Taliban suicide assault team strikes in Afghan capital

The Taliban claimed credit for a suicide assault on a police station in the Afghan capital of Kabul today.

A heavily armed three-man-strong suicide assault team dressed in military uniforms attacked a police station in the 1st district in Kabul, near the Finance Ministry, killing nine people. The attack began as a suicide bomber detonated his vest at a barrier outside the police station in an attempt to breach the security cordon. The two other attackers entered the compound and opened fire. They were engaged by Afghan police, who shot and killed the fighters during a gunfight.

Three policemen, an intelligence official, and five civilians were killed during the heavy fighting, according to Pajwhok Afghan News.

In a statement released on their propaganda website, Voice of Jihad, the Taliban claimed the attack and said the three suicide bombers were from Khost and Paktika, two areas under the influence of the al Qaeda-linked Haqqani Network.

“The three martyrdom-seeking Mujahideen of the Islamic Emirate are Hafiz Ibrahim the resident of Khost, Hafiz Muhammad Amin and Hafiz Muhammad Harees the residents of Paktika province,” the Taliban statement read.

The Taliban asserted that “dozens of the enemy soldiers have been killed or wounded,” but the group grossly exaggerates the casualties as a result of their operations on a daily basis. The Taliban claim scores of Coalition and Afghan troops are killed and dozens of “tanks” are destroyed each day.

The attack was likely executed by the Kabul Attack Network, which is tasked with hitting the Afghan government and Coalition forces in and around the capital. The network is made up of members from the Haqqani Network, Hizb-i-Islami Gulbuddin, the Afghan and Pakistani Taliban, Lashkar-e-Taiba, and al Qaeda. A Haqqani Network commander known as Daud, or Dawood, co-leads the Kabul Attack Network along with a Taliban commander known as Taj Mir Jawad. The Kabul Attack Network was formed with the help of Siraj Haqqani, the operational leader of the al Qaeda-linked Haqqani Network.

Today’s attack is the first in Kabul since May 21, when a suicide bomber detonated his vest at a hospital that is used to treat Afghan soldiers. Six people were killed in the blast.

Prior to the May 21, the last major attack in Kabul took place on April 2, when a suicide assault team attempted to storm Camp Phoenix, a NATO base. The suicide bombers were defeated by US troops guarding the perimeter.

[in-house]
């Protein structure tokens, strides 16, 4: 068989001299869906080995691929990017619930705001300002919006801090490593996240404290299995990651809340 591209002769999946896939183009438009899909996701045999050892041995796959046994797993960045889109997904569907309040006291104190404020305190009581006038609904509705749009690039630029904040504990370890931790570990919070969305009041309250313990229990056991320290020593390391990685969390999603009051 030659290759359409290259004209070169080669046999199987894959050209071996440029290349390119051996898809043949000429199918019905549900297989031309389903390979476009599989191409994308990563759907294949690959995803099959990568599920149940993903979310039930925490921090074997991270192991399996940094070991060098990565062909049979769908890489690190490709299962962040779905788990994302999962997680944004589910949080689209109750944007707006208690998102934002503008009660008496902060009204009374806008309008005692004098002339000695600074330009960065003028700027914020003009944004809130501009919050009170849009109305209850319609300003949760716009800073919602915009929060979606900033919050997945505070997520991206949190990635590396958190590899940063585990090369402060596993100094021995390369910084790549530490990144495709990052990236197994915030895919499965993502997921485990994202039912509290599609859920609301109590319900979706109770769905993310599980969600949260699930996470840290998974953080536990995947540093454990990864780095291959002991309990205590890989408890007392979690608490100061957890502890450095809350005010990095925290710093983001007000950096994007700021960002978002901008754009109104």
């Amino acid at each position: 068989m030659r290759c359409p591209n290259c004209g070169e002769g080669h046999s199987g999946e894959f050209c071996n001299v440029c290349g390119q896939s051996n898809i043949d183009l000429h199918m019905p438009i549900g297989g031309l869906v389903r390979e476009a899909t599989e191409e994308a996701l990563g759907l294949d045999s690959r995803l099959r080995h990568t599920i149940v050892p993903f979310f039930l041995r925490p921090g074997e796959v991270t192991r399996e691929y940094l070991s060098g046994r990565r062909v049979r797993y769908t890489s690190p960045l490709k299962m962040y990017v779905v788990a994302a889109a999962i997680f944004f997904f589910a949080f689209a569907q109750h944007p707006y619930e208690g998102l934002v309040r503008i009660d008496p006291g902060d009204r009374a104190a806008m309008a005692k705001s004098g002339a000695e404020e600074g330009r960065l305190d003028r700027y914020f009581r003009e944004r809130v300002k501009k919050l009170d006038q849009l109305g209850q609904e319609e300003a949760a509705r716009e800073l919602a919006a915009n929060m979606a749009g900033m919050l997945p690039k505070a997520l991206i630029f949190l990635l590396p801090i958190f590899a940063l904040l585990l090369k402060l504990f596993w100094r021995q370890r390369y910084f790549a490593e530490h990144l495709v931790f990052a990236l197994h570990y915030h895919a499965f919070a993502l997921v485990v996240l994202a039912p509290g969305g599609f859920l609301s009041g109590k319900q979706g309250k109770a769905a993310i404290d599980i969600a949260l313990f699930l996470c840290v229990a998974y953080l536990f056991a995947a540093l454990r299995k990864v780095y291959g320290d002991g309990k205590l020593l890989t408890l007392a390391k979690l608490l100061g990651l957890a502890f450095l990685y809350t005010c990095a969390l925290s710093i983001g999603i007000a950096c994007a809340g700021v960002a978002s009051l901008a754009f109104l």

Also today in Afghanistan, the Taliban launched a series of attacks against ISAF’s supply lines in the southeast and the west. The Taliban killed five security guards in Nimroz province and four more in Ghazni province. Fifteen trucks transporting fuel to ISAF forces were destroyed in the attack. Also in Ghazni, insurgents who are thought to be “Taliban who came from Pakistan” attacked 26 villages today. And eight Pakistani Taliban fighters were reported to have been killed during fighting in Ghazni yesterday.

Bill Roggio is a Senior Fellow at the Foundation for Defense of Democracies and the Editor of FDD's Long War Journal.

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  • gitsum says:

    Lame! Cowardly! Defeatist tactics of a bunch of has-beens.

  • David says:

    Pakistan protests cross-border raid by Taliban? WOW, that takes the Chutzpah Prize, probably for the next millenium…

  • mike Burk says:

    Will Karzai squeak up about civilians killed by terrorists or does he save his rhetoric for the infidels

  • Civy says:

    Just wanted to say Thank You to all the life-takers and heart-breakers doing the heavy lifting in the sandbox on Father’s Day. This seemed like a good place to do so. You’re not forgotten. You’re appreciated. Keep at it.

  • Soccer says:

    AQC (Al Qaeda core, or Al Qaeda Central) has lost nearly 100 percent of it’s original leadership since 9/11.
    It’s a shame that AQ’s tactics still seem to be red hot in the Central Asian war theatre. This attack literally screams Al Qaeda; they were the first thing I thought of when I first saw the headline.
    Most likely, the attack was done by the Kabul Attack Network, and the Taliban extremists that took part in this attack were most likely thoroughly trained by Arabs in the field of commando assault tactics as well as suicide bombing (“martyrdom”) assaults. The AQ network is one of many groups that form the nexus of the Kabul Attack Network.
    It may just be me, but this also has the scent (stench) of Al Qaeda in Iraq on it. Although I doubt they had anything to do with this, these types of attacks are similar to what AQI now does in Iraq to attack whatever police or government installations they can. The method and the execution of the assault is identical to AQI’s recent escapades.

  • BullsEye says:

    @ Soccer:
    That’s an interesting possibility concerning the AQI connection to attacks in terms of strategy.
    Al-Qaeda Central today is a different beast to the one pre and just post 9/11. What is actually making AQ still relevant is the support of a state and military that is bent on draining money and aid from the same source that it secretly hates and wants to destroy.
    Pakistan is a split-state, in government and military. They have no qualms about openly heaping praise on their Chinese friends while waging a secret war on the US with terrorist groups.
    Al-Qaeda ultimately came within the gravitational pull of the Pakistani ISI after 9/11 and one wonders how much future historians will write about that.

  • JackAnts says:

    Unfortunately I think the situation in the Middle East will never change if it is not the same people to change … we need a new mentality, more free and open to the West. Only in this way this terrible series of murders will end


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